Two middle-aged men, approaching 50, converge upon each other at an agreed upon out-of-the-way cafe. They hug in the way that men who know they need a hug sometimes hug, then look at each other's faces for a moment. Then they sit down on metal chairs. One orders a coffee. The other a green tea with honey. The sidewalk patio table is rickety. It's a Tuesday morning in December in Albuquerque, New Mexico.
"Are you writing these days?"
The semi-prolific poet who rarely submits his writing to literary journals but 20 years earlier had been praised as a "brave new voice" and who now occasionally self-publishes... he's the one asking his friend.
"Maybe once a week," the friend replies. Thirteen years earlier, the friend had written a debut novel that was reviewed in a few prominent places, but couldn't follow it up.
"Perhaps in 10 years I'll find it again. Just before I have my fatal heart attack. That freedom to write whatever floats across my imagination."
Both men married in their early-30s. The friend's wife had a nervous breakdown about 10 years later. The friend was still attempting to put the pieces together, now three years after the nervous breakdown. He was still married, but his wife was on several medications and was nothing like the woman he’d married.
Neither was the friend. He’d been stifled by a brutal work environment at a non-profit dedicated to climate research. He was told to perform contradictory tasks and rarely given any acknowledgment or praise. The friend had taken to online poker and reluctantly visiting massage parlors, always searching for some sort of happy ending.
"I sit down to write on a Saturday morning. I stare at the screen. I drink tea. I wait. I breathe. I write a few sentences about isolation. I think, ’There's nothing here.’ And then I go make eggs. Then I eat the eggs. Then I sit down to write again. Then I think about getting a new job. Then I want to take a nap."
The poet nods to his friend. "Sometimes it’s hard to find anything there." He sips the coffee. A young couple walk by. They're laughing and then looking at their phones.
The poet asks, "What about the story you started long ago about the Peace Corps volunteer in Central America?"
The friend replies, "What about it? I can't go back to that right now. Too intense. I need to write about characters who are absurd or make bizarre choices, not paragons of virtue."
As they talk, two bowls of soup arrive at the rickety table. The gruff waiter, with thick shoulders and a silvery beard, places the bowls carefully on the troublesome table. The poet asks, "Can we get something to fix this table? It’s uneven. The soup could spill everywhere."
"Broken table," the waiter grumbles and stomps off.
The friend searches in his bag for some cardboard to slide under the table. He finds a package and rips off a piece. The poet gingerly picks up the bowls of tortilla soup. The friend bends down with a groan and slides the cardboard under one leg of the table. Then he gets up and tests the table. A little better, but still uneven.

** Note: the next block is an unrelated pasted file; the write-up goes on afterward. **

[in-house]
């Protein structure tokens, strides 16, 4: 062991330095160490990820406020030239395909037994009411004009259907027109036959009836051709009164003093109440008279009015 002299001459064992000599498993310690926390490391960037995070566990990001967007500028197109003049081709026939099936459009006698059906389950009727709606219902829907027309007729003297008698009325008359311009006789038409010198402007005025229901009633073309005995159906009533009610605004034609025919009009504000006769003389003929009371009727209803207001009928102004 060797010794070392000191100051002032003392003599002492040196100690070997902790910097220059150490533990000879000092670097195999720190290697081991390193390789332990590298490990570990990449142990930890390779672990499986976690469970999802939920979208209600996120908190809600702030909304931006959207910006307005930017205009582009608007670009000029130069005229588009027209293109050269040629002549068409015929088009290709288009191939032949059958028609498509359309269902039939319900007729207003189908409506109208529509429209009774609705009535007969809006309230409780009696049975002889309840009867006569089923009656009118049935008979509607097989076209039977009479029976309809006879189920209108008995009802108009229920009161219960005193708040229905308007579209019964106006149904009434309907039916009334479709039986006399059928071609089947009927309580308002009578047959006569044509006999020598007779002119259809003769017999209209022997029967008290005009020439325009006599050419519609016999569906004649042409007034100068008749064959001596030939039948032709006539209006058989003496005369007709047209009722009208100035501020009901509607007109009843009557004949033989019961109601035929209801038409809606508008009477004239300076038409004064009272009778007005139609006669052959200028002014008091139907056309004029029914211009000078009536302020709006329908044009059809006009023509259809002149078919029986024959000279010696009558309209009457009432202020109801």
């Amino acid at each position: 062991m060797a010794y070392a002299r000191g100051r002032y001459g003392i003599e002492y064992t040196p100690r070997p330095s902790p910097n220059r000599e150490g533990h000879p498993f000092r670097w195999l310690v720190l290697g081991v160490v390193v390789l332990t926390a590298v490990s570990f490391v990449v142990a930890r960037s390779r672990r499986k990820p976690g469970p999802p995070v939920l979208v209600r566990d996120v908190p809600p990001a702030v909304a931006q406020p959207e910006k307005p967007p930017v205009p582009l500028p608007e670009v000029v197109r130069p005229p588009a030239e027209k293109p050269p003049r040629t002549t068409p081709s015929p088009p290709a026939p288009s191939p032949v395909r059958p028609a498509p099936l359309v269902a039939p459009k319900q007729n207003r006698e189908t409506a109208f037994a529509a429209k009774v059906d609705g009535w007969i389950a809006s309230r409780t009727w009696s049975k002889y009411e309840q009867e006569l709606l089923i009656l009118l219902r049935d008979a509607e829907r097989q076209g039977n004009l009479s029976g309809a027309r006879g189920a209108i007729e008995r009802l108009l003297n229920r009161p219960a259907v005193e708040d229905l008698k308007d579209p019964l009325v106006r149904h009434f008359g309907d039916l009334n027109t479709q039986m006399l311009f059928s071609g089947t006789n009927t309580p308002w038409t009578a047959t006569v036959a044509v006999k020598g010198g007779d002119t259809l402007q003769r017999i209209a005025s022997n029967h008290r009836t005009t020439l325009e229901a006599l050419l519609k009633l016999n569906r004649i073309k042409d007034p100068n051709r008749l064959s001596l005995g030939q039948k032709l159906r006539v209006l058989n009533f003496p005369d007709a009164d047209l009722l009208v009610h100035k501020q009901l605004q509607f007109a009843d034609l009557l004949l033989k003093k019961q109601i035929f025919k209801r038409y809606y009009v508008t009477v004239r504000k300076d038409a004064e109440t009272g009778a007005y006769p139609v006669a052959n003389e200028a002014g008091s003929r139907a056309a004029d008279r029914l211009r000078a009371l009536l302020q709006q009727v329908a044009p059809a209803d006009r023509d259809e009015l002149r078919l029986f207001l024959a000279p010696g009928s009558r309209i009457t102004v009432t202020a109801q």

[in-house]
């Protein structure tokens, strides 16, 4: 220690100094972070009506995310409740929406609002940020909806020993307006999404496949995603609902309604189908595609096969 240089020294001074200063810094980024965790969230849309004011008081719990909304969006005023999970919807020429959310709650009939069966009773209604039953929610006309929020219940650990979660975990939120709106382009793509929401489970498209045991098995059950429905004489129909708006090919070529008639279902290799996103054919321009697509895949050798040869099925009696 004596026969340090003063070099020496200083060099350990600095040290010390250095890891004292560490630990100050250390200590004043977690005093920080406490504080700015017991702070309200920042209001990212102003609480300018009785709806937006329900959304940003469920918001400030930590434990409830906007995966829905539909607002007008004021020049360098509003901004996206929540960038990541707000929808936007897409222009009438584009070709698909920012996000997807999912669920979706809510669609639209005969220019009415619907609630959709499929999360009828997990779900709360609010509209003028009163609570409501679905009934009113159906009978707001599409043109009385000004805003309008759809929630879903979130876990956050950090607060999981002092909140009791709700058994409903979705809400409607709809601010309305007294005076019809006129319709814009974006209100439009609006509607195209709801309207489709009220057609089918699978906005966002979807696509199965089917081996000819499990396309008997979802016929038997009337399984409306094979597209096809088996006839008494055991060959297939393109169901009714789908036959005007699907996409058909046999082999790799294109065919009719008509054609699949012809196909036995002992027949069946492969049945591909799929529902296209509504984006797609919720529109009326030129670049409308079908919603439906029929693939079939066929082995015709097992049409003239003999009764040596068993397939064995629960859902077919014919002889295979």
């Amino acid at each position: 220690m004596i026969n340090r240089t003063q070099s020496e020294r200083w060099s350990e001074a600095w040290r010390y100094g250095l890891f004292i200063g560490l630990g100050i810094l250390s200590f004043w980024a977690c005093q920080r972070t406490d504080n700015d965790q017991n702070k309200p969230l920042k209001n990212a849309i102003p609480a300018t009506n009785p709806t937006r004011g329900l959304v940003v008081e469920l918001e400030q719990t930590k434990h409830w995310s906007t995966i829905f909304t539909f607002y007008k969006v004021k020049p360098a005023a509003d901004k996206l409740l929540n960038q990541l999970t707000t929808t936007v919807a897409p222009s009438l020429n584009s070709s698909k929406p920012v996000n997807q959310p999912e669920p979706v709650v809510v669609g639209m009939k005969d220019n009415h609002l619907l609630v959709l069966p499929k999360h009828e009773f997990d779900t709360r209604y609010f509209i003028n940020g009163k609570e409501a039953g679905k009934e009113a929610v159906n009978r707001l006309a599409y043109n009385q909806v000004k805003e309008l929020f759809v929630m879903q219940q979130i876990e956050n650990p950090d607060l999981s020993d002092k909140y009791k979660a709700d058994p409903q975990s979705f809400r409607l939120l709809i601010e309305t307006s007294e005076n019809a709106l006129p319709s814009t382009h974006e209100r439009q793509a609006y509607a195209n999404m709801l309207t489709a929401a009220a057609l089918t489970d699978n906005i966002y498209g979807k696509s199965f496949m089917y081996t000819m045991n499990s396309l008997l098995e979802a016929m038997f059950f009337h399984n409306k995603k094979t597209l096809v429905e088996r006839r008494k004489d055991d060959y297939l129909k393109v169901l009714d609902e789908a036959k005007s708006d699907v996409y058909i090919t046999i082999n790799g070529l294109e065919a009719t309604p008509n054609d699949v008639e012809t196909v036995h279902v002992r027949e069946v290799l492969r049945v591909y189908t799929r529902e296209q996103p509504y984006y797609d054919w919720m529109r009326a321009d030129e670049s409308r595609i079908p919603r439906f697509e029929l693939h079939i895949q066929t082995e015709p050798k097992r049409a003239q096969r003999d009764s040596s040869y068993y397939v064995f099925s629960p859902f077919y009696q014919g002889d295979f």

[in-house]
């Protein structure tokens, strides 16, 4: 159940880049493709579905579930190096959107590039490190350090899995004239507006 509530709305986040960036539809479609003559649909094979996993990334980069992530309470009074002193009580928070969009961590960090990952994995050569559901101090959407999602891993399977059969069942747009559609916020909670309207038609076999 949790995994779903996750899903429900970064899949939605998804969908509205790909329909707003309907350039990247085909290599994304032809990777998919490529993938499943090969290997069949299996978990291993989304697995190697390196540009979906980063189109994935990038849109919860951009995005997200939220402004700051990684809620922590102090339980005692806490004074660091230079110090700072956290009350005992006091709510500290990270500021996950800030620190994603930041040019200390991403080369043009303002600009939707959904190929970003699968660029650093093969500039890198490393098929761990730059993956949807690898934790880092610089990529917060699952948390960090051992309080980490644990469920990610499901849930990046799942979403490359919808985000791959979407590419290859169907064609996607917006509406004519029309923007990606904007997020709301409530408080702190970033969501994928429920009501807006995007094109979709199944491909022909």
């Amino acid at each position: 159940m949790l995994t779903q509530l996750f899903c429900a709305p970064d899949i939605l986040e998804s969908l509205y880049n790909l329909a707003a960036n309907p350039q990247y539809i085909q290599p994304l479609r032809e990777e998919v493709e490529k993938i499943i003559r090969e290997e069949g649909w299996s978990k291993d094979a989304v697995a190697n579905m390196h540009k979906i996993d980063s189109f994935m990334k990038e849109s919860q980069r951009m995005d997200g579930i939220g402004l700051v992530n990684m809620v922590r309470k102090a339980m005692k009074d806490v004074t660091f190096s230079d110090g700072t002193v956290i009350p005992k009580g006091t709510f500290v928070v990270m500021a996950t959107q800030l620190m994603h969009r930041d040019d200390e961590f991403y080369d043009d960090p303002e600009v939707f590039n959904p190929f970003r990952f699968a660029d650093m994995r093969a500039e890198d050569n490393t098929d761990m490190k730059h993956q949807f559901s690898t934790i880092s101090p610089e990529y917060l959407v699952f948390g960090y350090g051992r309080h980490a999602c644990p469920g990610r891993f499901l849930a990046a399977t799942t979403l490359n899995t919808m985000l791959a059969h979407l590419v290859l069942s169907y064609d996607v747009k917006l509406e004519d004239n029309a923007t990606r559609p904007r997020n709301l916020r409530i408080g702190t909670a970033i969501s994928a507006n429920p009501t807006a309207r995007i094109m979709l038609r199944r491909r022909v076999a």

"God dammit!" The friend shouts.
"It was a solid attempt," the poet manages, delicately placing the bowls back on the table.
The two men began spooning the soup around and taste it. They eat as a few strangers pass by on the sidewalk.
Then the friend gets a text message. "What the...? They want me to come in and talk to the boss tomorrow morning. I took this week off. First week off in six months. Now they're calling me in?"
"Do they know you're here?" the poet asks.
"I don't know. Nobody asked about my vacation." The friend replies.
"Tell them you're on a beach in Mexico," says the poet.
"You know I hate lying," grumbles the friend.
"Maybe just this once. So you can have a week to yourself?" the poet mentions.
"I should spend this week looking for a new job," says the friend.
"Or stay on the beach in Belize," says the poet, who wishes he could leave for Quintana Roo or Belize, but in reality is about to start his shift as a cafeteria manager in an hour.
"What happened to all of the possibilities?" asks the friend. "Remember when life felt full of possibilities?"
"Monotony. Middle-age. And then the double whammy of Trump and the pandemic. That and the fact that we have no spiritual center to rely on. Or, we struggle with finding hope, or hope becomes harder to find as we get closer to 50." The poet had many reasons.
"The breakdown broke me down, too. Sometimes I take one of her pills. Just fogs me up for the afternoon. I think she's just choosing the fog at this point." The friend felt paralyzed but still felt love for his wife.
"Have you tried counseling again?" The poet asks the friend.
"Nope. We probably should. So much money, though," the friend replies.
"Or that beach in Belize." Says the poet. "Maybe we should both go for a long weekend."
The friend accidentally knocks his elbow on the edge of the table and the soup bowls both slide off, crashing onto the floor and breaking. A river of tortilla soup makes its way toward the gutter. The poet starts losing it. Pointing at the soup river and shaking his head. The friend starts laughing loudly. They start cackling with the absurdity of the moment. They each slap some money on the table and they walk off together into the late-morning sunshine.